clock menu more-arrow no yes

Filed under:

Charter School Expenses

Using the same data set discussed here and here, I calculated the total expenses per pupil at 58 New York City charter schools for the 2007-08 school year. Here is the workbook with my calculations.

The total expenses for the 58 schools was $236,230,149. The total enrollment was 17,680. This comes out to a per pupil calculation of $13,361. The average school expenses per pupil was $13,520. The median school was $12,948. For the 2007-08 school year, the “base funding” per pupil, i.e. the fixed amount per pupil received from the DOE, was $11,023. So spending on the average student was $2,338 above the base amount.

These numbers, from what I understand, include all expenses by the charter school, including the value of services rendered by a CMO (Charter Management Organization). Through a friend, I asked an auditor the following question:

“When does an audit for a school need to reflect the value of free rent and other free services rendered by a CMO? In other words, can the CMO and/or Friends Of organization just give a school lots of free stuff including rent, accounting help, etc. and the school can ignore those benefits in their audit?”

The answer:
“The School has to record fair value of these services when incurred. The school cannot ignore these services and is required to recognize the value as long as it meets certain criteria. The service requires specialized skill; like accounting, legal, design, architect, carpenter, etc.., and the service would typically need to be purchased if not contributed. You should also recognize services that ‘enhance or create a nonfinancial asset’ like services (skilled or non skilled) to constructing a building. Donated facilities like rent should also be recognized at fair value not what they would have charged the school.”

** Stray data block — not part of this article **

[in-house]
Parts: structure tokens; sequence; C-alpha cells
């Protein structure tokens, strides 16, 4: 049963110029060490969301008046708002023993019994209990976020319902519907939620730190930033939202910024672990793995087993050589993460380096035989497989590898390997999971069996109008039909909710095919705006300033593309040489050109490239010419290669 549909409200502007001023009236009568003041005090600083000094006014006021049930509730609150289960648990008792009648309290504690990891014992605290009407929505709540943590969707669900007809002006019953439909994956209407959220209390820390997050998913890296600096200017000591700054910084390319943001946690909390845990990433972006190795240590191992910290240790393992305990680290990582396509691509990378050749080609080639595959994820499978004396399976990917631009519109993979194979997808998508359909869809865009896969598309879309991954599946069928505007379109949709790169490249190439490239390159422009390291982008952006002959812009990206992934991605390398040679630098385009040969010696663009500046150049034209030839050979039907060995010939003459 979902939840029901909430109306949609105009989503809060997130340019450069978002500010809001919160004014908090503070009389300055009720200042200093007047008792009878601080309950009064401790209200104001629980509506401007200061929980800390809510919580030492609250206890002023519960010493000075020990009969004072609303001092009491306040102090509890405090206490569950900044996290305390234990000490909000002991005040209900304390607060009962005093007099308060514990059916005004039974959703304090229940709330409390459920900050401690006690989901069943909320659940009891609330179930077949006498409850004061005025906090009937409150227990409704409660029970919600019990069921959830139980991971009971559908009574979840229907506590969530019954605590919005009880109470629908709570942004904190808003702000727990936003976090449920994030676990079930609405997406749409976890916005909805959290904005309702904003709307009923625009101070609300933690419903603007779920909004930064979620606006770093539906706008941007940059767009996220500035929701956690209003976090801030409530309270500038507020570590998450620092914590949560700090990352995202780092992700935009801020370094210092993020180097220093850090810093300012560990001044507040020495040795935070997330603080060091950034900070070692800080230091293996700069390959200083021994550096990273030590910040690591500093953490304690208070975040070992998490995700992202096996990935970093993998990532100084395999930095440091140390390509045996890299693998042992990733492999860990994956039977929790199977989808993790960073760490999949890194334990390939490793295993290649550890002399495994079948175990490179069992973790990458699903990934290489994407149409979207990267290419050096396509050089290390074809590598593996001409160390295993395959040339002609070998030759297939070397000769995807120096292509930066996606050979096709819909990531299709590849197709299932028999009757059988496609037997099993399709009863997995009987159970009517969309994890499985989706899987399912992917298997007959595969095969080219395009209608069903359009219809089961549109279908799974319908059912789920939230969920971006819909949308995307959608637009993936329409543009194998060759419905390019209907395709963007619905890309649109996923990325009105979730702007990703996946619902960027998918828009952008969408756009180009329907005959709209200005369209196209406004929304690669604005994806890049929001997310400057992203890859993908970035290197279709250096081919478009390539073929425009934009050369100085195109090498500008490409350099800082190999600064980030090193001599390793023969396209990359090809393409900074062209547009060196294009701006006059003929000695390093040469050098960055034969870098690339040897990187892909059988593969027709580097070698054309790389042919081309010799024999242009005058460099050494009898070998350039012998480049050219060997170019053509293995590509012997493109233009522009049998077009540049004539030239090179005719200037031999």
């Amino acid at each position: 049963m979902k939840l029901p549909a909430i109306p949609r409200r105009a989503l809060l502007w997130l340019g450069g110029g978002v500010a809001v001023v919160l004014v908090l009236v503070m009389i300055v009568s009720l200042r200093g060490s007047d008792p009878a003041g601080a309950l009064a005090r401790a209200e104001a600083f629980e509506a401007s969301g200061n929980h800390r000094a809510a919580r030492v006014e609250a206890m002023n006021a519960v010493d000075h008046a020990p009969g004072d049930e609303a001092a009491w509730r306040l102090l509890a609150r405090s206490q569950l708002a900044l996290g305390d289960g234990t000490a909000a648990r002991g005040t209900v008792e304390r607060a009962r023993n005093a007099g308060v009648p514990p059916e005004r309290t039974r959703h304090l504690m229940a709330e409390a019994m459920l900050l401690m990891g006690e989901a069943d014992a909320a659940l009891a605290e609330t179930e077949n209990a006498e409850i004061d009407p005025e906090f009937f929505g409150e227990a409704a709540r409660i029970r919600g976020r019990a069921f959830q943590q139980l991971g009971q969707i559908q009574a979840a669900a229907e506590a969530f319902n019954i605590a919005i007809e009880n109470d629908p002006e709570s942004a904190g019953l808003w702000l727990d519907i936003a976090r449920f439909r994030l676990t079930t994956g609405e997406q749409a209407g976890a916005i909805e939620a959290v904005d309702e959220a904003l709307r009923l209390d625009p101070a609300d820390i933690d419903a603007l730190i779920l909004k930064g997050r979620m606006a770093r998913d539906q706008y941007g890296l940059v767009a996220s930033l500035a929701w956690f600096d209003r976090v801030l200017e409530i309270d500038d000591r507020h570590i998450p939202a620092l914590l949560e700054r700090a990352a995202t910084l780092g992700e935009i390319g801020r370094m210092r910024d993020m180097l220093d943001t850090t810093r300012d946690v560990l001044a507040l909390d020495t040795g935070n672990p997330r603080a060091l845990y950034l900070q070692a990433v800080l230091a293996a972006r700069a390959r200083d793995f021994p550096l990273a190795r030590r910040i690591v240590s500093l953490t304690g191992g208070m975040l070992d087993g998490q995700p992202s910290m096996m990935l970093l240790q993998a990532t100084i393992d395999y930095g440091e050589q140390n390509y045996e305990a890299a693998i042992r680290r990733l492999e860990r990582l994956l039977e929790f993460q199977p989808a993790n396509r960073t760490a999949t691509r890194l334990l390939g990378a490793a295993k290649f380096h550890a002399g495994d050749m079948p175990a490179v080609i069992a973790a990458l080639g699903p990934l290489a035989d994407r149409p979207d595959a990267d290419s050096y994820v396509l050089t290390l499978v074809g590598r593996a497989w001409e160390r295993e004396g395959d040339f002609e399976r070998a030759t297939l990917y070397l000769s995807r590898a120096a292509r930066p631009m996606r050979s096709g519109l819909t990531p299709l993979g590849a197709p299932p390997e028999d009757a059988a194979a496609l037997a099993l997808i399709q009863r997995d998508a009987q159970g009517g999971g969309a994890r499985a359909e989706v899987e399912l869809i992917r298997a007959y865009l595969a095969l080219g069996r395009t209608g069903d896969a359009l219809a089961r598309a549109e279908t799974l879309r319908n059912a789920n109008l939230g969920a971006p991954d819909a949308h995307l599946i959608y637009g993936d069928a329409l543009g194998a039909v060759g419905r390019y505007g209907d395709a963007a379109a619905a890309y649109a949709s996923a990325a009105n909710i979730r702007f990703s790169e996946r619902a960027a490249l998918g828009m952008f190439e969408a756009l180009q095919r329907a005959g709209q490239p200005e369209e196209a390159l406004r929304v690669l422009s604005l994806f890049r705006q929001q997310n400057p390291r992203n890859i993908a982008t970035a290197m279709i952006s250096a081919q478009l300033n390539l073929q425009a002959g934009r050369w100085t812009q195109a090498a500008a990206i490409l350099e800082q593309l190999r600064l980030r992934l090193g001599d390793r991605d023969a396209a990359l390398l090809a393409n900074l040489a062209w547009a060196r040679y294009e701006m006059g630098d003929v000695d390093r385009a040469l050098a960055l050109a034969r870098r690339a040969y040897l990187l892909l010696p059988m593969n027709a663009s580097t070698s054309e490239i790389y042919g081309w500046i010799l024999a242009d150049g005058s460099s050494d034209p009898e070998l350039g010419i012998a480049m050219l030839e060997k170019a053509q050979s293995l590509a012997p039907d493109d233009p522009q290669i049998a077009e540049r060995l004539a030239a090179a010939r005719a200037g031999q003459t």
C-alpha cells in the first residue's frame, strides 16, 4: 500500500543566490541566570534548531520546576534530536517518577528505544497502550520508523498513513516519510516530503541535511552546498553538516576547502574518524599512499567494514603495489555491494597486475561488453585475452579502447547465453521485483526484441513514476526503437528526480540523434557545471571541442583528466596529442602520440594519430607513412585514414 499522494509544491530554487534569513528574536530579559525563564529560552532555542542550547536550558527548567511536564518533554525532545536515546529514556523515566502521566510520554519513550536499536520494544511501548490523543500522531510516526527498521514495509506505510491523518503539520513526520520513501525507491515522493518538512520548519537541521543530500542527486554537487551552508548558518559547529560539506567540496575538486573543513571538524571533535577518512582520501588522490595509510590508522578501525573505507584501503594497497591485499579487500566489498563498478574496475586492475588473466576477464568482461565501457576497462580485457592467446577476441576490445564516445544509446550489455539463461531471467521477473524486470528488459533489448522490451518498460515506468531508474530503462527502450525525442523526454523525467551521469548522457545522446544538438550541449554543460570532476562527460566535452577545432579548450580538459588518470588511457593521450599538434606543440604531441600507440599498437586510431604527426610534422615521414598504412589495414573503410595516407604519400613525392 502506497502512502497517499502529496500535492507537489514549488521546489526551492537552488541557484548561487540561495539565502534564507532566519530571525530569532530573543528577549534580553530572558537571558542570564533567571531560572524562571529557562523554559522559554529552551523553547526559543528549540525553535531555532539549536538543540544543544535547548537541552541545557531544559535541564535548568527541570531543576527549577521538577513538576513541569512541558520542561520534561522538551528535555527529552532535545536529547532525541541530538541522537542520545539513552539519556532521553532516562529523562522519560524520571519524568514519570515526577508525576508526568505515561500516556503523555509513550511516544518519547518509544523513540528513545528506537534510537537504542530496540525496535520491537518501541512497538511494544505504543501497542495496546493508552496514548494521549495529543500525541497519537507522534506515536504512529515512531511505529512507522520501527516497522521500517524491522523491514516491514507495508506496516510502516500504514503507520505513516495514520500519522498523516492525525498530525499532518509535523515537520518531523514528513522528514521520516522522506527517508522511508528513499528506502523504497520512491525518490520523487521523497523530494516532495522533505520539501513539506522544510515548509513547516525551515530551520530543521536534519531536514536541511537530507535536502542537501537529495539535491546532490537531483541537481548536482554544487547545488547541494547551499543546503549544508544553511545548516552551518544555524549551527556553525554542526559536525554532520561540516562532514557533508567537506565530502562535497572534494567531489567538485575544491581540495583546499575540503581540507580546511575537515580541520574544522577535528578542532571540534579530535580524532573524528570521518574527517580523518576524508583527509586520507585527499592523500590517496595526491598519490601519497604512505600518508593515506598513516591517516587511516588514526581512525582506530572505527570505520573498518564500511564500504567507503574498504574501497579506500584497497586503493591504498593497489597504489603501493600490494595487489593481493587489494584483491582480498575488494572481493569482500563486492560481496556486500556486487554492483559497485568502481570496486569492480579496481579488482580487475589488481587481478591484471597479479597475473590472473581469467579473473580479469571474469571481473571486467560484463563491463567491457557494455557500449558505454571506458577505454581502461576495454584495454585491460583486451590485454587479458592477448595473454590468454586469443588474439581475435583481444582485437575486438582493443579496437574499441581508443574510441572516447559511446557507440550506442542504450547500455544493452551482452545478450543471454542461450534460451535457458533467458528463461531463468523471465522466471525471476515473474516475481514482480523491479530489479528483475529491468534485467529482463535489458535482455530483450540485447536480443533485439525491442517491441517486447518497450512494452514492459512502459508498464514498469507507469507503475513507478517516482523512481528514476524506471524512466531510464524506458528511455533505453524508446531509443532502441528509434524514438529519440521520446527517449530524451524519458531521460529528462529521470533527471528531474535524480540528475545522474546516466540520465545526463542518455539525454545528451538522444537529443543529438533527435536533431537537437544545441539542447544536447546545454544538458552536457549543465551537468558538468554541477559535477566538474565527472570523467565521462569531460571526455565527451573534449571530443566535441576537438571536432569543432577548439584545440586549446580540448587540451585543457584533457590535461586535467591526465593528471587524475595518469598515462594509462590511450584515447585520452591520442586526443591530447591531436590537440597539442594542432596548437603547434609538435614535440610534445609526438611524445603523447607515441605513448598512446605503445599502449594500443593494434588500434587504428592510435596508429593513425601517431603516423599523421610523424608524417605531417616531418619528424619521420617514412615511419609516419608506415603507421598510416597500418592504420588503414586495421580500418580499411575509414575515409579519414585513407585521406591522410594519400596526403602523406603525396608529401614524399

In other words, if these audits were completed correctly, these expenses should include an estimated value of the services rendered by the CMO’s for the benefit of the school. To be clear, since DOE space is given free to traditional public schools, it is not included in expense calculations for schools that are housed in public space.

As always, I encourage charter school operators and other readers to help me to further improve this analysis.

Here are some additional notes:

1. I subtracted out Kipp To College costs because these amounts are not used for current students. This is their alumni program.
2. I averaged across KIPP schools for per pupil expenses. KIPP seems to run some network-wide expenses through KIPP Academy.
3. The data is missing for Bronx Charter School for the Arts because I have a bad copy of the Statement of Activities.
4. I removed The New York Center for Autism.
5. I included fundraising expenses.

About our First Person series:

First Person is where Chalkbeat features personal essays by educators, students, parents, and others trying to improve public education. Read our submission guidelines here.

The COVID-19 outbreak is changing our daily reality

Chalkbeat is a nonprofit newsroom dedicated to providing the information families and educators need, but this kind of work isn't possible without your help.